Eurotunnel is preparing for the post-Brexit era with a corporate rebrand, with the company being renamed Getlink.
The French company, which operates the Channel Tunnel, has chosen the admirably Anglo-Saxon name to “mark the group’s passage into an exciting new era for mobility infrastructures”.
The change of branding will be only at group level, with customers looking to take its shuttle service between Folkestone and Calais continuing to book with Eurotunnel’s Le Shuttle service.
However, the rebranding recalls other identity crises that met with varying degrees of acceptance – particularly the Post Office’s dalliance with the name Consignia. Adopted in 2001 to public bemusement, it was dropped a year later.
A Eurotunnel – or Getlink – spokesman said the rebranding was necessary because the group now owned companies beyond the tunnel. They include Europorte, which runs freight through the tunnel, and ElecLink, a projected power line to connect the French and UK national grids.
For cross-Channel passengers of a certain vintage, the name may also recall the doomed Sealink ferry service which went out of operation in the 1990s around the time the tunnel started operating.
A spokesman confirmed that directors themselves had come up with the new name, which was unanimously approved by Getlink’s Anglo-French board, including the former British government ministers Patricia Hewitt and Tim Yeo.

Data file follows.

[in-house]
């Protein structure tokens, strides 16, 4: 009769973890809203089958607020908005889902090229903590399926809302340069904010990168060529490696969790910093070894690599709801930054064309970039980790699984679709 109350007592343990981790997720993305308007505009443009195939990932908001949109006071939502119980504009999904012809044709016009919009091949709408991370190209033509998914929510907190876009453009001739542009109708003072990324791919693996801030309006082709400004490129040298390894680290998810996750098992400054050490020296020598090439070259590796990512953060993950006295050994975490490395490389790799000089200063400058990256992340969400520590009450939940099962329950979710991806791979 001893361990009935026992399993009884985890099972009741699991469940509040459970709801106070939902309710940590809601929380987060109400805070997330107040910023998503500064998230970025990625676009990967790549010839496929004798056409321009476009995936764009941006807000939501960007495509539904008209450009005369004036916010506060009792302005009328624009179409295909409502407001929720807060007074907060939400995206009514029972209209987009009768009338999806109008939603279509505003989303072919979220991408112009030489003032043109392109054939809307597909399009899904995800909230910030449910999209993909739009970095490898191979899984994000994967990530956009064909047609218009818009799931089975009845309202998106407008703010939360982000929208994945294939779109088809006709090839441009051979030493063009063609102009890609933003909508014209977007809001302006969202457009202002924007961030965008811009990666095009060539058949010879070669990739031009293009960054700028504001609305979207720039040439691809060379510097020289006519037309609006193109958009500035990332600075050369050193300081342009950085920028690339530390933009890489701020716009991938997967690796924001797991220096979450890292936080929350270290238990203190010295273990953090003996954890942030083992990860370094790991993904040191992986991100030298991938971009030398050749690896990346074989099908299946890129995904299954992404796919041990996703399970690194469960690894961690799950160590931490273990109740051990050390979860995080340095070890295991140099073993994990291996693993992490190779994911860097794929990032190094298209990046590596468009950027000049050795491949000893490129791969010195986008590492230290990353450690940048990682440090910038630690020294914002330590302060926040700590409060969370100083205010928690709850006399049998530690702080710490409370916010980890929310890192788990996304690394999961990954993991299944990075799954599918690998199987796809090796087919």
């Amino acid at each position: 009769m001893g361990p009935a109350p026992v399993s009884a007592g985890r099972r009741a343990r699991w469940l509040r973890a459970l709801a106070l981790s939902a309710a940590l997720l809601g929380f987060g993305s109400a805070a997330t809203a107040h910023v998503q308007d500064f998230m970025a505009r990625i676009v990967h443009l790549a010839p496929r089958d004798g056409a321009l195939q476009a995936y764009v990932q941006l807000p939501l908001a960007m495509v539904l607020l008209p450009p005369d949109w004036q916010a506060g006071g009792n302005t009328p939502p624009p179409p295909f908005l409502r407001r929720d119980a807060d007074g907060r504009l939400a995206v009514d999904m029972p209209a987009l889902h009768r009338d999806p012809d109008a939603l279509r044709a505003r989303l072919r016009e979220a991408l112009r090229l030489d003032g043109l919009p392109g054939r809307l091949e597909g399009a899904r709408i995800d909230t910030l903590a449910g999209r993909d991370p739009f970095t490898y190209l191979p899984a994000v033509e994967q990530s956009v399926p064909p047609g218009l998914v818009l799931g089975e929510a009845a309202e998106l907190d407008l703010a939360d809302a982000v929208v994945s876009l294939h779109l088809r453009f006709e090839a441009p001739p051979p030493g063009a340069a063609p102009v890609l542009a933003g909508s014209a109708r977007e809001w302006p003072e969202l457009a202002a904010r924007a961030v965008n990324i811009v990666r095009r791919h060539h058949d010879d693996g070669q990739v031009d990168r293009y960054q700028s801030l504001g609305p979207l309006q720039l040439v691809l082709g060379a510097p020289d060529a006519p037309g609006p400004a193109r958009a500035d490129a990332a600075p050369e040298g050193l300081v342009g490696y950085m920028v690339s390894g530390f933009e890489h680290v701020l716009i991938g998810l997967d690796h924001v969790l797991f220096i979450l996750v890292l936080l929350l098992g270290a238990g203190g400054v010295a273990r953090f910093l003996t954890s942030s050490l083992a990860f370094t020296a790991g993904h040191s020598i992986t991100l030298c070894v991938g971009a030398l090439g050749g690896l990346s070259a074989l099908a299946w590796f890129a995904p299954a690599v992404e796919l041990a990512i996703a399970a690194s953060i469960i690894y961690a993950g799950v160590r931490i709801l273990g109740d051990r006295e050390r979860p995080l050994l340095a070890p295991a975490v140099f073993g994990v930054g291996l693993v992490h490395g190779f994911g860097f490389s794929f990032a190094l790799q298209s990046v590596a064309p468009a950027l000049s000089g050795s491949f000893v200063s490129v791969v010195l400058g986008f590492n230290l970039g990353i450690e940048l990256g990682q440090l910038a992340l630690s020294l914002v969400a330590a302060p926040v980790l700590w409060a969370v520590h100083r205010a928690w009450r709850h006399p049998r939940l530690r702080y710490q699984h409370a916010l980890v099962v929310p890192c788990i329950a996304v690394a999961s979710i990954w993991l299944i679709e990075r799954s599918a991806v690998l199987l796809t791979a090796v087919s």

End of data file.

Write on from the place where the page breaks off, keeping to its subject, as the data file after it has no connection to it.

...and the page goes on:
He said: “No massive expensive brand identity organisation came in. It’s Get – go and acquire – and Link. It’s not fancy, it’s not invented. It’s very Anglo-Saxon – and a large part of our customer base and investor base is Anglo-Saxon.”
The initials GET are already used on stock exchanges for Groupe Eurotunnel, and the new name is also believed to be easily pronounceable by its French chief executive, Jacques Gounon. In a statement, Gounon said: “Getlink is all that is Eurotunnel and more than just Eurotunnel!”
The spokesman said the new name would allow the company and investors to “stop thinking about the past and start thinking about the future in a positive way”.
While Eurotunnel’s refinancing and debts made it a byword for disastrous investment from 1994 to 2000 – and has been affected by Brexit and Europe’s migrant crisis in recent years – the group has annual revenues of more than €1bn (£886m) and provides good returns to shareholders.
The group, which was forced to give up its own ferry service by competition authorities, also owns Ciffco, a European railway training centre, along with its rail freight and power businesses. It has the concession to operate the Channel Tunnel until 2086.
Confusingly for many, it does not operate Eurostar trains, only the train shuttles that carry vehicle traffic. That confusion may yet continue for passengers looking to book, as the spokesman confirmed: “The Eurotunnel brand is one of our jewels so that won’t change.”
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